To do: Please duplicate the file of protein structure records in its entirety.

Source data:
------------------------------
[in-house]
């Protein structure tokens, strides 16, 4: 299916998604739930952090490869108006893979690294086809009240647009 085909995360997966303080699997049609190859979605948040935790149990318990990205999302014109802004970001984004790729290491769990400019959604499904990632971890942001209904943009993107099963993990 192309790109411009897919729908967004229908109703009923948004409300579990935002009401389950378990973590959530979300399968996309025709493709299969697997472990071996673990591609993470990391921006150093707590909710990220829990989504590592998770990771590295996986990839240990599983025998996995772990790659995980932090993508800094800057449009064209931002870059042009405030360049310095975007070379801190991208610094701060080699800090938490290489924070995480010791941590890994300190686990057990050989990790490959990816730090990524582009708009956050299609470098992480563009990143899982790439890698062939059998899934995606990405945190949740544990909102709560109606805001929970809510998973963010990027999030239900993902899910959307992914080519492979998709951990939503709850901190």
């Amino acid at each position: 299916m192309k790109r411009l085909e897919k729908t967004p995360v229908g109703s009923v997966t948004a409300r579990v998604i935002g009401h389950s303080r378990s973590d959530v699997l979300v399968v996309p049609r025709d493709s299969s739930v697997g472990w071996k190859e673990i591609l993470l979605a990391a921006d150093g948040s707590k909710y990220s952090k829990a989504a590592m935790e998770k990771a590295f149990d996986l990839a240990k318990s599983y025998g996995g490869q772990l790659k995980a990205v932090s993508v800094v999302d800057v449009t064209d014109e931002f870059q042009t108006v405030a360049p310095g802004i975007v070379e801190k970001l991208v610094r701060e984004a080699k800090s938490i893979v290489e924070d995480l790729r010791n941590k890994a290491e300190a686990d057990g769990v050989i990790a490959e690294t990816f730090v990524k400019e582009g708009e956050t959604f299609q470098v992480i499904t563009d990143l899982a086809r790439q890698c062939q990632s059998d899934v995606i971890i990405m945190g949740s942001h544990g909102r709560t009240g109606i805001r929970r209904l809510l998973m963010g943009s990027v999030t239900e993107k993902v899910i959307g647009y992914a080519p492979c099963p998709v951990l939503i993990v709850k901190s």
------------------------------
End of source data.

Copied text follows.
[in-house]
């Protein structure tokens, strides 16, 4: 299916998604739930952090490869108006893979690294086809009240647009 085909995360997966303080699997049609190859979605948040935790149990318990990205999302014109802004970001984004790729290491769990400019959604499904990632971890942001209904943009993107099963993990 192309790109411009897919729908967004229908109703009923948004409300579990935002009401389950378990973590959530979300399968996309025709493709299969697997472990071996673990591609993470990391921006150093707590909710990220829990989504590592998770990771590295996986990839240990599983025998996995772990790659995980932090993508800094800057449009064209931002870059042009405030360049310095975007070379801190991208610094701060080699800090938490290489924070995480010791941590890994300190686990057990050989990790490959990816730090990524582009708009956050299609470098992480563009990143899982790439890698062939059998899934995606990405945190949740544990909102709560109606805001929970809510998973963010990027999030239900993902899910959307992914080519492979998709951990939503709850901190």
């Amino acid at each position: 299916m192309k790109r411009l085909e897919k729908t967004p995360v229908g109703s009923v997966t948004a409300r579990v998604i935002g009401h389950s303080r378990s973590d959530v699997l979300v399968v996309p049609r025709d493709s299969s739930v697997g472990w071996k190859e673990i591609l993470l979605a990391a921006d150093g948040s707590k909710y990220s952090k829990a989504a590592m935790e998770k990771a590295f149990d996986l990839a240990k318990s599983y025998g996995g490869q772990l790659k995980a990205v932090s993508v800094v999302d800057v449009t064209d014109e931002f870059q042009t108006v405030a360049p310095g802004i975007v070379e801190k970001l991208v610094r701060e984004a080699k800090s938490i893979v290489e924070d995480l790729r010791n941590k890994a290491e300190a686990d057990g769990v050989i990790a490959e690294t990816f730090v990524k400019e582009g708009e956050t959604f299609q470098v992480i499904t563009d990143l899982a086809r790439q890698c062939q990632s059998d899934v995606i971890i990405m945190g949740s942001h544990g909102r709560t009240g109606i805001r929970r209904l809510l998973m963010g943009s990027v999030t239900e993107k993902v899910i959307g647009y992914a080519p492979c099963p998709v951990l939503i993990v709850k901190s």